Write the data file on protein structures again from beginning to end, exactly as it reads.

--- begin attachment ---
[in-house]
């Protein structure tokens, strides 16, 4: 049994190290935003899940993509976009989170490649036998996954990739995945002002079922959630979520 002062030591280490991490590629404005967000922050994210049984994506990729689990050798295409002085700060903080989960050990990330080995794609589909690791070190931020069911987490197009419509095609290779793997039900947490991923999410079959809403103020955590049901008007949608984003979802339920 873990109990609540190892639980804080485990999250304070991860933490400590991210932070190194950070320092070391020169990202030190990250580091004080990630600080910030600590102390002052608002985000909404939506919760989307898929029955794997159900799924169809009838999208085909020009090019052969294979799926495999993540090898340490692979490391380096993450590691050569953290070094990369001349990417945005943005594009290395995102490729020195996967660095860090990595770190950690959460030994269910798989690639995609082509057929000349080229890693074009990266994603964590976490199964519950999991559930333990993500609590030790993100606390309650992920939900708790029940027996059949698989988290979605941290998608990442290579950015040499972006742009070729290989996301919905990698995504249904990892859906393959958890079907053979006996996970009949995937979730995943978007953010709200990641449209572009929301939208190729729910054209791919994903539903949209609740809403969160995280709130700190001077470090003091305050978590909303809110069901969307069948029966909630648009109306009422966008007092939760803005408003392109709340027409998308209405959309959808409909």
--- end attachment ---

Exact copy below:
[in-house]
């Protein structure tokens, strides 16, 4: 049994190290935003899940993509976009989170490649036998996954990739995945002002079922959630979520 002062030591280490991490590629404005967000922050994210049984994506990729689990050798295409002085700060903080989960050990990330080995794609589909690791070190931020069911987490197009419509095609290779793997039900947490991923999410079959809403103020955590049901008007949608984003979802339920 873990109990609540190892639980804080485990999250304070991860933490400590991210932070190194950070320092070391020169990202030190990250580091004080990630600080910030600590102390002052608002985000909404939506919760989307898929029955794997159900799924169809009838999208085909020009090019052969294979799926495999993540090898340490692979490391380096993450590691050569953290070094990369001349990417945005943005594009290395995102490729020195996967660095860090990595770190950690959460030994269910798989690639995609082509057929000349080229890693074009990266994603964590976490199964519950999991559930333990993500609590030790993100606390309650992920939900708790029940027996059949698989988290979605941290998608990442290579950015040499972006742009070729290989996301919905990698995504249904990892859906393959958890079907053979006996996970009949995937979730995943978007953010709200990641449209572009929301939208190729729910054209791919994903539903949209609740809403969160995280709130700190001077470090003091305050978590909303809110069901969307069948029966909630648009109306009422966008007092939760803005408003392109709340027409998308209405959309959808409909």